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Integral (x^2 + 7x + 12)/(x + 4)

  1. Dec 31, 2011 #1
    1. The problem statement, all variables and given/known data

    Hello. I have a problem with a innocent-looking integral:

    [tex] \int\frac{x^2 + 7x + 12}{x + 4} dx [/tex]

    It doesn't look like i can use the law of sines, because the numerator is of higher order than the denominator. It doesn't look like the numerator is a multiple of the denominator or vice versa. It doesn't look like I can split the relatively complex numerator to an useful product.

    It looks like it relies on some high school level math for solving polynomials / fractions, but my math is rather rusty in some places and I can't seem to recall anything. I could look for the method if I knew its name. Sometimes it's best to ask a human being.

    2. Relevant equations

    It's from introductory examples, which means I'm not yet allowed to use:
    - Integration by substitution
    - Integration by parts


    3. The attempt at a solution

    [tex]\int\frac{x^2 + 7x + 12}{x + 4} dx = \int \frac{x^2}{x + 4} + \frac{7x}{x + 4} + \frac{12}{x + 4} dx =[/tex]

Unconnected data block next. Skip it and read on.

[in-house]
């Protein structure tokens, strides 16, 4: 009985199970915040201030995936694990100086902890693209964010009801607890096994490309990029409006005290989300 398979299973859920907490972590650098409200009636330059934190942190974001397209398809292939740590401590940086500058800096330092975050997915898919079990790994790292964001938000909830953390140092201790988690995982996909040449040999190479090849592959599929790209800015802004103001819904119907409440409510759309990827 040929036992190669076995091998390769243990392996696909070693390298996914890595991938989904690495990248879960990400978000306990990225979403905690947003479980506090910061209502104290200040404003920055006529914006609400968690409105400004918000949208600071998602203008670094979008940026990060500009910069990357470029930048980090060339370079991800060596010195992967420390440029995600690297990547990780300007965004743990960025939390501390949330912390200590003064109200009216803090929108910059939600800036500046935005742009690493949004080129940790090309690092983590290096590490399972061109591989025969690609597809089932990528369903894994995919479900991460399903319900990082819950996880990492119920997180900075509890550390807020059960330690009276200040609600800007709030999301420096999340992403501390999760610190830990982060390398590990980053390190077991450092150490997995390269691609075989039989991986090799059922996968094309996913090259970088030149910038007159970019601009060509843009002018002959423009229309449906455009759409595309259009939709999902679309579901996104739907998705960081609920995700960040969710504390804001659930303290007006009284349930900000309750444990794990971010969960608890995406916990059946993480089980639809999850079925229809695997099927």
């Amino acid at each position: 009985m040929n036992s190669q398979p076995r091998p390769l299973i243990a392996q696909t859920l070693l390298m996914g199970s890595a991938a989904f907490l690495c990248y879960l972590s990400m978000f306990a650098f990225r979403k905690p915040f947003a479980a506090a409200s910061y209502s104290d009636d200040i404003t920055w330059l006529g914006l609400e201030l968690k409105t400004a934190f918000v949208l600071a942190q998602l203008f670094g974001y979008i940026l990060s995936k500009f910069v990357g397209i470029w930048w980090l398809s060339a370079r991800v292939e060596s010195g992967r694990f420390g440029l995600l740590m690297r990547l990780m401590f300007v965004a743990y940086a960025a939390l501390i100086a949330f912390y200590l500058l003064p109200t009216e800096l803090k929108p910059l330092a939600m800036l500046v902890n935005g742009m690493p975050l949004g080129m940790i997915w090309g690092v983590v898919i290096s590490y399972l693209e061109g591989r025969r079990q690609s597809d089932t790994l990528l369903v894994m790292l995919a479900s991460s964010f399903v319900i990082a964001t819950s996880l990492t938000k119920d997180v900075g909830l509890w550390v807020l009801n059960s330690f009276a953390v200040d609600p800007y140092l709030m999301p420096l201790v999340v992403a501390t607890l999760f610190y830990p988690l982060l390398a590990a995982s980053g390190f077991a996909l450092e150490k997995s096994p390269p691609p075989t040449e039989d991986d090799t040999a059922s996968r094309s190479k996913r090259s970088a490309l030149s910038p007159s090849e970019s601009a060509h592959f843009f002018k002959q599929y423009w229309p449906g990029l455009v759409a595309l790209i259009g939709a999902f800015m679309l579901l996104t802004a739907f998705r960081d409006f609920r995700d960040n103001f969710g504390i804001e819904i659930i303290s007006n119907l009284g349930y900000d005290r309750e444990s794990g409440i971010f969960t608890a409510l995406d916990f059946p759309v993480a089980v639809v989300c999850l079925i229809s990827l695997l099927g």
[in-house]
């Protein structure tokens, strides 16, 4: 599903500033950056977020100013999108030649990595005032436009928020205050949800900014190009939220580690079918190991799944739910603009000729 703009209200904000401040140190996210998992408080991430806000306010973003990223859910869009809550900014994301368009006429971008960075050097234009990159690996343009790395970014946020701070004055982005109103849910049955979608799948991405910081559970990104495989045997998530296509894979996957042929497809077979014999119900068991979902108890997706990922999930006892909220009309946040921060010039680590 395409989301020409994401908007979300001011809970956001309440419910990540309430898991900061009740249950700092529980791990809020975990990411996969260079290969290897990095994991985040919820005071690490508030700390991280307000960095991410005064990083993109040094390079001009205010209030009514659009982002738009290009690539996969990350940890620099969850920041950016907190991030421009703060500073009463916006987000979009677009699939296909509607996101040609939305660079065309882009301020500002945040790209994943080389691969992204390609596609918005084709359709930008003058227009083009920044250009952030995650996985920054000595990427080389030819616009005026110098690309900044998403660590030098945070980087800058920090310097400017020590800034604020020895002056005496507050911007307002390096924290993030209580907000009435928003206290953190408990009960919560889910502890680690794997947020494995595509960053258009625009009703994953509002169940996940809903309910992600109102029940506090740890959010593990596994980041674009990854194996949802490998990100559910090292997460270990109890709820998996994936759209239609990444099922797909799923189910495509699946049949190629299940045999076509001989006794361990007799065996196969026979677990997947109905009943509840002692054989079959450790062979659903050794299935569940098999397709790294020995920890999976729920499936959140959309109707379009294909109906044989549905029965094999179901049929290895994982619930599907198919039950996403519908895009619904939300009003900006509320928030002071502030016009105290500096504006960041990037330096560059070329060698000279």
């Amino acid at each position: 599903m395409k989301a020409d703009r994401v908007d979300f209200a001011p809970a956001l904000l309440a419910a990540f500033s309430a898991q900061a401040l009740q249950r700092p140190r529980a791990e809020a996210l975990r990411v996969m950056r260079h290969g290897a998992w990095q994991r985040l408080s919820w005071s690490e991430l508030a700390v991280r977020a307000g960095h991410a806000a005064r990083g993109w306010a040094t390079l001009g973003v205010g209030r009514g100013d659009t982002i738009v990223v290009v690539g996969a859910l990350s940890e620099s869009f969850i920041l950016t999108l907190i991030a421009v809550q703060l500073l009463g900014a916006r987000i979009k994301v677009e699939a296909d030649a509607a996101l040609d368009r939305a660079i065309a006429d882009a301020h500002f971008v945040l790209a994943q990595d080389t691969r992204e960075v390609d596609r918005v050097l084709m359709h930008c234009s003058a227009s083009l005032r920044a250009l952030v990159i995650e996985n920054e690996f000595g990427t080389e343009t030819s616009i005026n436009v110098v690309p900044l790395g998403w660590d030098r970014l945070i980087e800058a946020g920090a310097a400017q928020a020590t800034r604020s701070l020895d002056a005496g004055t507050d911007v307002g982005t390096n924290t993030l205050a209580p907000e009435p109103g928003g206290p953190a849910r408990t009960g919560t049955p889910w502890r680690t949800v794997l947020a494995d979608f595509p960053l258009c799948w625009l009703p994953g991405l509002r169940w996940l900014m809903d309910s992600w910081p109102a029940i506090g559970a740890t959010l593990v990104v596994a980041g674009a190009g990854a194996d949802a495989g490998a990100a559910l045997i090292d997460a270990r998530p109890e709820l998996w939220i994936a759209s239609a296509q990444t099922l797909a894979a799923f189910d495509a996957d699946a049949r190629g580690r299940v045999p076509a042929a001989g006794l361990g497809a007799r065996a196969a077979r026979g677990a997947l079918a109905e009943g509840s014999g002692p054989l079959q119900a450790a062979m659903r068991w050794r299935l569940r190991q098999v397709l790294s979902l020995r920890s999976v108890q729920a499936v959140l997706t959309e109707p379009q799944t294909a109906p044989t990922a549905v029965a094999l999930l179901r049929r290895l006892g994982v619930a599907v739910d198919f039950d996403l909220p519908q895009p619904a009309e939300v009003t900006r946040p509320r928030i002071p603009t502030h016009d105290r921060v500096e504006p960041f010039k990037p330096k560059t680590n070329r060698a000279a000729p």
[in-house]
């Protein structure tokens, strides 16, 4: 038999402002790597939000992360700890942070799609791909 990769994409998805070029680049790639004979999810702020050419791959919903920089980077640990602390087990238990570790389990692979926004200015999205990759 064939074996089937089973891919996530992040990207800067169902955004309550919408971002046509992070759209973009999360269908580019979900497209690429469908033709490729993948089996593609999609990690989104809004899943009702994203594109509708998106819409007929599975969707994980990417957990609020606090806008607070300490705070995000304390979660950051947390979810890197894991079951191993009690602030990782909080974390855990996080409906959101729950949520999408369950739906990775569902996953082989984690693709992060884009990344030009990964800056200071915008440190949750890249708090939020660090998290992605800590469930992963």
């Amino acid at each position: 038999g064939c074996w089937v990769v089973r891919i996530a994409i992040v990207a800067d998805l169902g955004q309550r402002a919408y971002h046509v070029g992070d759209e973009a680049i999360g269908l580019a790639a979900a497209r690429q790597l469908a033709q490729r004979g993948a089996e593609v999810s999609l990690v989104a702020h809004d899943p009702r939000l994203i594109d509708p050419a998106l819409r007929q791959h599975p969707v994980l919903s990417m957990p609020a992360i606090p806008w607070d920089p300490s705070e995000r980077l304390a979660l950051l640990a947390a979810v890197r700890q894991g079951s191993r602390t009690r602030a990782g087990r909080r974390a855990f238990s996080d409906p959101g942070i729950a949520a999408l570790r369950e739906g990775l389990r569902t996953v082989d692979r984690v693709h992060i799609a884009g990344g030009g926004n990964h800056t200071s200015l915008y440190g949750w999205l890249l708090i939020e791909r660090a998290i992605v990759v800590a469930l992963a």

[tex]=\int \frac{x^2}{x + 4} + \frac{7x}{x + 4}dx + 12 \int \frac{dx}{x + 4} =[/tex]
    [tex]= \int \frac{x^2}{x + 4} + \frac{7x}{x + 4}dx + 12 \ln |x + 4| + C_1[/tex]

    No, I can't get very far.
     
  2. jcsd
  3. Dec 31, 2011 #2
    The top can be factored, so that the denominator is canceled.
     
  4. Dec 31, 2011 #3
    Oh, I gave up too soon.
    It's not too hard if you start with the assumption that (x + 4) is a factor in numerator. Case closed :-)
     
  5. Dec 31, 2011 #4

    Dick

    User Avatar
    Science Advisor
    Homework Helper

    Even if (x+4) were not a factor of the numerator, you can still do it by dividing the numerator by the denominator giving you a quotient and remainder.
     
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